• In King v David Allen [1916], the Court of Appeal held that a contractual licence was not proprietary, and thus did not the new tenants of the property.

Facts of the case:

  • C had a contractual licence with the tenant of a cinema to advertise in there, in exchange for a fee.
  • A new tenant moved into the cinema and denied the continuance of this licence.
  • The claimant brought a claim against the new tenants, alleging that they were bound by the licence.

Issues in King v David Allen [1916]

  • The issue before the House of Lords in this case was whether the contractual licence that D had with the original tenants of the cinema was binding on the new tenants (was the contractual licence proprietary).

House of Lords (HL) held:

  • The HL held that the licence was not binding on the new tenant, as it did not create an interest in the land, but rather only a promise with the original tenant to use a wall for advertising.
  • [54] “that the agreement did not create an interest in land, but created merely a personal obligation on the part of the licensor to allow the licensees the use of the wall for advertisements, and that as he had put it out of his power to fulfil his obligation under the agreement he was liable in damages for breach of contract.”

Lord Buckmaster LC:

  • [59] I have looked anxiously and carefully through this document to see whether it was possible to derive from its construction anything except the creation of a personal obligation between the appellant and the respondents with regard to the use of this wall, and I am unable to find it.”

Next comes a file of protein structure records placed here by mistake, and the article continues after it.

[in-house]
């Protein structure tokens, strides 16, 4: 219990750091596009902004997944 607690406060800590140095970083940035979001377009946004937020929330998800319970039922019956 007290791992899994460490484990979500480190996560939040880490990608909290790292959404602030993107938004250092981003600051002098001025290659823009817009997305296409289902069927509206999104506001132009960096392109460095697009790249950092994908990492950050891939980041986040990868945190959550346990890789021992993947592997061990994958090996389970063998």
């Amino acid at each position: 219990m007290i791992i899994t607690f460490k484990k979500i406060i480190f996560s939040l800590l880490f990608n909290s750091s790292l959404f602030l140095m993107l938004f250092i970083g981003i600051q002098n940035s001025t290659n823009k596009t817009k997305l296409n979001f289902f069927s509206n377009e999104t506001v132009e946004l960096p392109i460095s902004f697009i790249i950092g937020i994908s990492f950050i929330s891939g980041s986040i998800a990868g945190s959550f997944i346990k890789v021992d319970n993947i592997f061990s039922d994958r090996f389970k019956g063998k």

• [61] “There is a contract between the appellant and the respondents which creates nothing but a personal obligation. It is a licence given for good and valuable consideration and to endure for a certain time. But I fail to see— although I have done my best to follow the many authorities which the learned Solicitor-General has thought it right to place before our consideration—that there is any authority for saying that any such document creates rights other than those I have described.”

Editor’s notes:

  • This case demonstrates that a contractual agreement with parties to grant a licence does not confer a proprietary right to the grantee, and thus will only be able to claim in for damages for breach of contract. Therefore, you would be well advised to, in problem questions, ensure that you look at licences carefully in order to see whether they are contractual.